Nepal seeks deal with India for flight inspection servicesAirport and flight inspections have to be conducted every year, but Nepal has not been able to conduct the tests for the last two years due to Covid-19.
Nepal has asked the Airports Authority of India to provide periodic airport and flight inspection services for its airports.
On Monday, the Civil Aviation Authority of Nepal sent an official letter to the Indian state entity proposing to sign a long-term government-to-government deal as it wants to avoid being possibly forced into contracting unreliable companies amid the difficult times caused by Covid-19.
Raj Kumar Chhetri, officiating director general of the Civil Aviation Authority of Nepal, told the Post that they had officially written to the Airports Authority of India after its proposal was approved by the board on Thursday.
“We have proposed signing a three-year contract. Once the Indian authority sends its response, we will sign the agreement,” said Chhetri, adding that they had planned to complete the periodic airport and flight inspection services of eight airports, including the upcoming international airport in Bhairahawa, by mid-December.
Radio communication infrastructure and air navigation aids of all airports need to be inspected after installation and before full operation. The air navigation aids that are in service need to be regularly inspected according to International Civil Aviation Organisation (ICAO) standards and requirements to ensure safety and continuously accurate operational performance.
These inspections are done in flight by using flight inspection aircraft to analyse and assess the performance and efficiency of the aids to ensure the safety of the aircraft that rely on them for navigation and landing guidance.
Airport and flight inspections have to be conducted every year, but Nepal has not been able to conduct the tests for the last two years due to Covid-19.
Chhetri said that the fee for the periodic airport and flight inspection services charged by the Indian state entity was lower than that charged by other companies. “If the government-to-government modality works well, the contract can be extended after three years.”
On March 7, 2019, a Thai government-owned company Aeronautical Radio of Thailand won the $4.83 million contract for the supply, delivery, installation and commissioning of Communication, Navigation and Surveillance/Air Traffic Management, including meteorological equipment and other related services, at Gautam Buddha International Airport.
The Thai company has completed the installation of the navigation and communication equipment but informed the airport project that they would begin the calibration or testing of the equipment only after the Covid-19 situation in Nepal recedes to almost zero.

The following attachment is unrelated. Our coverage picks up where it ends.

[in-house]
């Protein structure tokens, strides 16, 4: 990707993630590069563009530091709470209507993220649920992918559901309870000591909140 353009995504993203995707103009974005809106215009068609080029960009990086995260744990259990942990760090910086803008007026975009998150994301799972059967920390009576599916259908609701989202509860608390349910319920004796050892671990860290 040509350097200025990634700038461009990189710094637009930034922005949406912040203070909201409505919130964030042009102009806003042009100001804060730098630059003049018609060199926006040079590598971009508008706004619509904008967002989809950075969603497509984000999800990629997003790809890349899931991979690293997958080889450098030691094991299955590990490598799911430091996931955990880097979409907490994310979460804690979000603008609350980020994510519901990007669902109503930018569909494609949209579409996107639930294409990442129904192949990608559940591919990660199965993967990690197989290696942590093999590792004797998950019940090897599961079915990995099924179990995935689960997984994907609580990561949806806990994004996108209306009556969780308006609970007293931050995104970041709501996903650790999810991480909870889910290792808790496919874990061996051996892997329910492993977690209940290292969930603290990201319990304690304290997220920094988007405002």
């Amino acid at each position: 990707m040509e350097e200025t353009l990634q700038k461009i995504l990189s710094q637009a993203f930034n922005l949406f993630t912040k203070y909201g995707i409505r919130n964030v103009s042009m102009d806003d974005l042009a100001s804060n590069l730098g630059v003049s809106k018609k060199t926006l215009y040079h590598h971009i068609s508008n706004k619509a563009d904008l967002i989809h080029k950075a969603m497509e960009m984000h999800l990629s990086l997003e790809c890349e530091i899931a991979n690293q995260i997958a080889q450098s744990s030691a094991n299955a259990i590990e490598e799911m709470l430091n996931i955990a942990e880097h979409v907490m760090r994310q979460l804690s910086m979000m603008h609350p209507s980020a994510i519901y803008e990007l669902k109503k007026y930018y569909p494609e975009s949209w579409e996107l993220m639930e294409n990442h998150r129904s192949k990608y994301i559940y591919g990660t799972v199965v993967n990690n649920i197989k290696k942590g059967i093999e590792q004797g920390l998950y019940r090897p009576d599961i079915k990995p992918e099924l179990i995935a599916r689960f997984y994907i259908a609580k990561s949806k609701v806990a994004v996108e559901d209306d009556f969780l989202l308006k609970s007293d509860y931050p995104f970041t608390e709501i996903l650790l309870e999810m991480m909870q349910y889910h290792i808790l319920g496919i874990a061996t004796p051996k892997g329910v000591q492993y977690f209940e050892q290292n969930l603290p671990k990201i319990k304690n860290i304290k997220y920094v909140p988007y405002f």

Chhetri said that they had to initiate the government-to-government deal with India because it was difficult to bring foreign experts under the existing coronavirus circumstances, and that could delay the periodic tests.
The civil aviation body had approached the South Korean and Indian governments and the Federal Aviation Administration (FAA) of the United States to conduct the tests, but only the southern neighbour responded positively.
The FAA, an agency of the US government responsible for the regulation of aircraft and airports, had conducted flight inspections of the radar system at Bhatte Danda in Lalitpur in 2017.
“As the construction of Gautam Buddha International Airport has been completed, we have to urgently begin the flight test of the airport. The test, as per the proposal sent to India, will have to be completed by mid-December,” Chhetri told the Post.
The civil aviation body had planned to conduct the test in September, but its board lacked a chairman for a long time as the newly formed government delayed appointing a tourism minister who heads it.
The government eventually named Prem Bahadur Ale as minister of culture, tourism and civil aviation on October 8. The first board meeting with the new chairman was held on Thursday.
According to the civil aviation body, the international airport in Bhairahawa is fitted with the instrument landing system (ILS) and it needs to be tested every six months. “The deal will save us the hassle of conducting tenders at a time of crisis,” said Chhetri.
Gautam Buddha International Airport in Bhairahawa in south central Nepal is the gateway to the international pilgrimage destination of Lumbini, the birthplace of Gautam Buddha.
It has a 3,000-metre-long and 45-metre-wide runway, and is slated to be ready for commercial operation by the beginning of 2022.
The Civil Aviation Authority of Nepal had awarded the Rs6.22 billion civil works component, the first package, to China’s Northwest Civil Aviation Airport Construction Group in November 2013.